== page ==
Flying Light! Managing Expectations with Light-Sport Aircraft

--by William Dubois, FAA Safety Briefing Guest Writer

Have you ever taken a close look at a light-sport aircraft? Even if you’ve flown GA your whole life, you might be hard-pressed to tell an LSA from its standard airworthiness certificate-toting siblings. Although they may pass the “duck” test at first glance, LSA really are birds of a different feather. They may look like the planes we fly all the time, but in fact handle differently than what we may be used to. If LSA flying is in your near future, I urge you to get schooled on some of the differences.

The nearly 15-year-old Light-Sport Rule created a new class of airplanes, and pilots. The defining characteristics of the LSA are as follows (see 14 CFR section 1.1 for a full list):

  • light weight (maximum takeoff weight of 1,320 pounds, or 1,430 if it’s an amphibious or seaplane),
  • one engine,
  • fixed gear (for land planes),
  • fixed or ground adjustable prop,
  • maximum stall speed of 45 knots, and
  • maximum speed (Vh) of 120 knots in level flight.

Limited to two seats, some are factory built and some are kits. A few legacy airframes qualify, mostly some models of the Champ, Cub, Ercoupe, Luscombe, and Tayorcraft, but most LSAs are modern “carbon-fiber” airplanes — although the category technically embraces everything from two-person powered parachutes and weight shift trikes up to the sleek and sexy all-metal Sling, which I ask Santa for every Christmas to no avail. I guess I haven’t been a good enough boy.

LSAs aren’t just for light-sport pilots. Pilot certificates, like those Russian nesting eggs, contain within them all the privileges of certificates below them, so all licensed pilots (with the appropriate category and class) can legally fly light-sport aircraft. Got a recreational license? A private ticket? A commercial? You’re also legal to fly a light-sport aircraft. Yes, even Airline Transport Pilots qualified in 737s are qualified to operate light-sport aircraft.

Why would pilots accustomed to flying heavier general aviation airplanes want to mess around with LSAs? Well, partly because they’re new — not the old beaters that have been baking in the sun for too many decades — and partly because many LSAs have drool-worthy, glass cockpits. But the main reason is because it’s less expensive to operate an LSA. With its quiet Rotax engine sipping less than 5 gallons per hour, it’s about the same cost as operating a motorcycle. All that adds up to more plane for the money when it comes to rentals, making LSAs a tempting source of flying fun for many pilots who are used to flying larger, heavier airplanes. Many flight schools have at least one LSA in their stable now.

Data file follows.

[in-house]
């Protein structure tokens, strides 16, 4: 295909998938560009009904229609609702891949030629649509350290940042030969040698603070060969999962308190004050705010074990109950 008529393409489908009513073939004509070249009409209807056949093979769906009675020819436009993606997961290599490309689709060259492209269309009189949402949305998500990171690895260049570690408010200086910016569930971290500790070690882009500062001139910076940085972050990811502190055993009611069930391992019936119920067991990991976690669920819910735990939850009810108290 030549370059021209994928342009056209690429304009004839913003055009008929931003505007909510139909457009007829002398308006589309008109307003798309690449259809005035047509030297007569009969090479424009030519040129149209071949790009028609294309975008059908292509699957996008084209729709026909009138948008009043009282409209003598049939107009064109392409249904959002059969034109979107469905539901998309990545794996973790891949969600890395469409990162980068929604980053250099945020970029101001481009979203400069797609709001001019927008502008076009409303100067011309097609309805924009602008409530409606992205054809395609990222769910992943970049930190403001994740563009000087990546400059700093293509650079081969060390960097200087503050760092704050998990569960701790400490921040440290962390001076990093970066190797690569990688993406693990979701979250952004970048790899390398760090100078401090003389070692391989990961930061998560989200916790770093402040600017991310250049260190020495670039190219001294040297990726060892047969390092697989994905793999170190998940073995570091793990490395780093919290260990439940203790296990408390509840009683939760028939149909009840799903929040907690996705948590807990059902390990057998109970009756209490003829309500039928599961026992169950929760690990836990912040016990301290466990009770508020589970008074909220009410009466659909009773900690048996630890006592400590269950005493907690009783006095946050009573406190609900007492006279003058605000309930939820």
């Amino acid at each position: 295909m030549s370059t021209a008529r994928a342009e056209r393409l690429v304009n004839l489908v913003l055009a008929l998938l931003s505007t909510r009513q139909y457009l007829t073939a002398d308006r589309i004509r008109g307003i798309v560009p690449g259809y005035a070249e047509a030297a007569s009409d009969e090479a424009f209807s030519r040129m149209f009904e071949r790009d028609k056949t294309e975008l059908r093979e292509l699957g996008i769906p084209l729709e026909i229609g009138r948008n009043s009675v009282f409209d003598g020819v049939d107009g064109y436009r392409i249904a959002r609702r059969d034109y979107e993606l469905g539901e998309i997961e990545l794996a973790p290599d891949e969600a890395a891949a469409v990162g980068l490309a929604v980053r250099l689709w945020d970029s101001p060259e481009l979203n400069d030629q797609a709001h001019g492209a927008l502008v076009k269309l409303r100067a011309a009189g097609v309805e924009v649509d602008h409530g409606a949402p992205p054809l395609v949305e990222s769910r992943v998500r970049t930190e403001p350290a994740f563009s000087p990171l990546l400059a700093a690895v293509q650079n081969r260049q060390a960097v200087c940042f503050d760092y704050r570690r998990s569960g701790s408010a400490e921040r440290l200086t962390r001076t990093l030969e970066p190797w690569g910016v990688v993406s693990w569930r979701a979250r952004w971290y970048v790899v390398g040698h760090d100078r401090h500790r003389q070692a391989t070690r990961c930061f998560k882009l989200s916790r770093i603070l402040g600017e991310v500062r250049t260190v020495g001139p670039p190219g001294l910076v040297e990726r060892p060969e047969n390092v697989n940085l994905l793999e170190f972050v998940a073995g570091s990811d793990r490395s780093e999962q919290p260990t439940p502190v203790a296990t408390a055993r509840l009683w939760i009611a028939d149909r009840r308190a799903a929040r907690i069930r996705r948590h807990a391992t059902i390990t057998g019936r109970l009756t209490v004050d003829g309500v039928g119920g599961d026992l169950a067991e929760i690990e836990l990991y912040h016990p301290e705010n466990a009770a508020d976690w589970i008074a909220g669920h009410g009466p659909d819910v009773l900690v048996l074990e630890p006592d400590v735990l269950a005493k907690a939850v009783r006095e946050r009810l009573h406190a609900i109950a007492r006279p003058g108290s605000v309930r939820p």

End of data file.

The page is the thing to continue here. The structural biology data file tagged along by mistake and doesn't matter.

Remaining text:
But these featherweight aircraft will likely require more than the legal minimum, three-times-around-the-patch checkout to master, regardless of the weight of your logbook because they just don’t fly like what you are used to flying.

The first LSA I flew was a Remos, a modern German-made miniature, 152ish-looking airplane. The flight was shocking. The light wing loading let us feel every bump, eddy, ripple, and bubble in the otherwise calm-looking sky. As it happened, I was coming out of one of those lapses in flying that had lasted a couple of years and my main thought was: I don’t remember flying being this rough. I learned later that many LSA owners fly their light birds only in the morning hours.

In addition to riding the chaotic atmosphere in a kite-like manner, LSAs also takeoff and land differently than their heavier cousins. Some offer impressive climb rates, levitating off the runway and climbing like homesick angels. At the other end of the flight, in general, they tend to float more on landing. Oh, and because of their lighter carbon fiber feathers in the wind, crosswind landings can get … exciting. In fact, for pilots used to heavier birds, any landing in an LSA can get exciting until you learn their flight characteristics.

Flight Instructor Louis Mancuso spends a lot of time teaching in LSAs. In a safety piece he penned for Aviatiors Hotline, when it comes to landings he notes that, “the LSA lacks mass to maintain inertia. They quit flying quickly when there is a headwind and will not stop flying when there is no wind.”

This is not what we are used to.

In addition, that light wing loading, which makes an afternoon flight in an LSA good practice for being a rodeo cowboy, makes the plane susceptible to any swirl of wind churned up by crosswinds over hangars, trees, buildings, or other obstacles — as well as heat radiating off of the threshold of the runway — potentially destabilizing the best stabilized approach. Plus, in addition to being light in mass, LSAs are remarkably nimble, requiring a light touch on the controls. Until you get the hang of the minuscule movements that net big results, they can be easy to over-control.

That’s not to say that you shouldn’t partake of an LSA. They are fun and economical to fly. But the bottom line is that being safe in these birds takes more than the simple new aircraft checkout that you are accustomed to. You’re going to need to log a few hours of dual learning to fly light right. But it’s a change of pace that will keep your skills sharp, regardless of the size — or kind — of bird you take up next.

Learn More

William E. Dubois is an aviation writer, world speed record holder, and two-time National Champion air racer. He teaches Rusty Pilot seminars for AOPA, blogs his personal flying adventures at www.PlaneTales.net, and has one hour of helicopter time in his logbook.

This article was originally published in the November/December 2018 issue of FAA Safety Briefing magazine.
Created By
FAA Safety Team

Report Abuse

If you feel that this video content violates the Adobe Terms of Use, you may report this content by filling out this quick form.

To report a Copyright Violation, please follow Section 17 in the Terms of Use.